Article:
Until further notice, the University of Arizona, in accordance with the guidelines recommended by the Centers for Disease Control and Prevention, encourages all employees to work remotely. Our office is closed to the public, but you can reach the Department of History, Monday–Friday 8am-5pm, at 520-621-1586 or by email to firstname.lastname@example.org.
Please use the "people" tab to find contact information for individual faculty and staff. Continue to check your UArizona email and course D2L sites for developing information.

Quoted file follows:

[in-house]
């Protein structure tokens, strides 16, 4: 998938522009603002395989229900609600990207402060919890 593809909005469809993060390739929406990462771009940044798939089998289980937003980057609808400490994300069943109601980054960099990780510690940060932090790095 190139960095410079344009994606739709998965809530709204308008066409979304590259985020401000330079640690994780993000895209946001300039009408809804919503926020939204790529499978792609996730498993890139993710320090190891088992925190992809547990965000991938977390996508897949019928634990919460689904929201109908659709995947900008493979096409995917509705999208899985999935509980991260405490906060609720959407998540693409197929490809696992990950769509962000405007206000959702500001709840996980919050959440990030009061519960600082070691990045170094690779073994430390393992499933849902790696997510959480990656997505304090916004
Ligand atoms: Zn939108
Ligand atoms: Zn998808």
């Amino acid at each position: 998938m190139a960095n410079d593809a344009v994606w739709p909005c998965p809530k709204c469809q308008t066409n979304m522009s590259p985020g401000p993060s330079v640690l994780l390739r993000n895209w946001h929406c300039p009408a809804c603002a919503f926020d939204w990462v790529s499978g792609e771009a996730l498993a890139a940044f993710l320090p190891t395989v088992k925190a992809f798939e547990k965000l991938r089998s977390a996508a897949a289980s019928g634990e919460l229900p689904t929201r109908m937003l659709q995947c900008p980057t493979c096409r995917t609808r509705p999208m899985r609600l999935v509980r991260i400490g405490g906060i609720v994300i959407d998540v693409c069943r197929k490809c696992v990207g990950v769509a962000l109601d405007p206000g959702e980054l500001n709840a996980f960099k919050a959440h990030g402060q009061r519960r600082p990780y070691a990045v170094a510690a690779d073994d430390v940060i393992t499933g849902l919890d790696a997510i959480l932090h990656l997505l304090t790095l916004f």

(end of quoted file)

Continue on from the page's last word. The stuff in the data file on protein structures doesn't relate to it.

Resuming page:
Virtual Brown Bag Colloquium: A Catcher's Mask: Vincent Nava, Baseball's Color Line, and Mexican American Racialization
Alex Nuñez, Ph.D. Student, Department of History at UArizona
August 28, 2020, at 12:30 PM
This year marks the centennial of the establishment of the Negro Leagues, a historical celebration of players of color in resisting baseball’s color barrier. Well before the Negro Leagues, however, a Mexican American named Vincent Nava sought to turn professional, forcing the sport to question if an ethnically Latin player could participate in a game designed for white men and complicating the sport’s understanding of racial logic. For Nava, baseball was a way to demonstrate belonging through the projection of ideal forms of masculinity, social mobility, and other characteristics associated with whiteness, a goal shared with many other Mexican Americans in their pursuit of equality.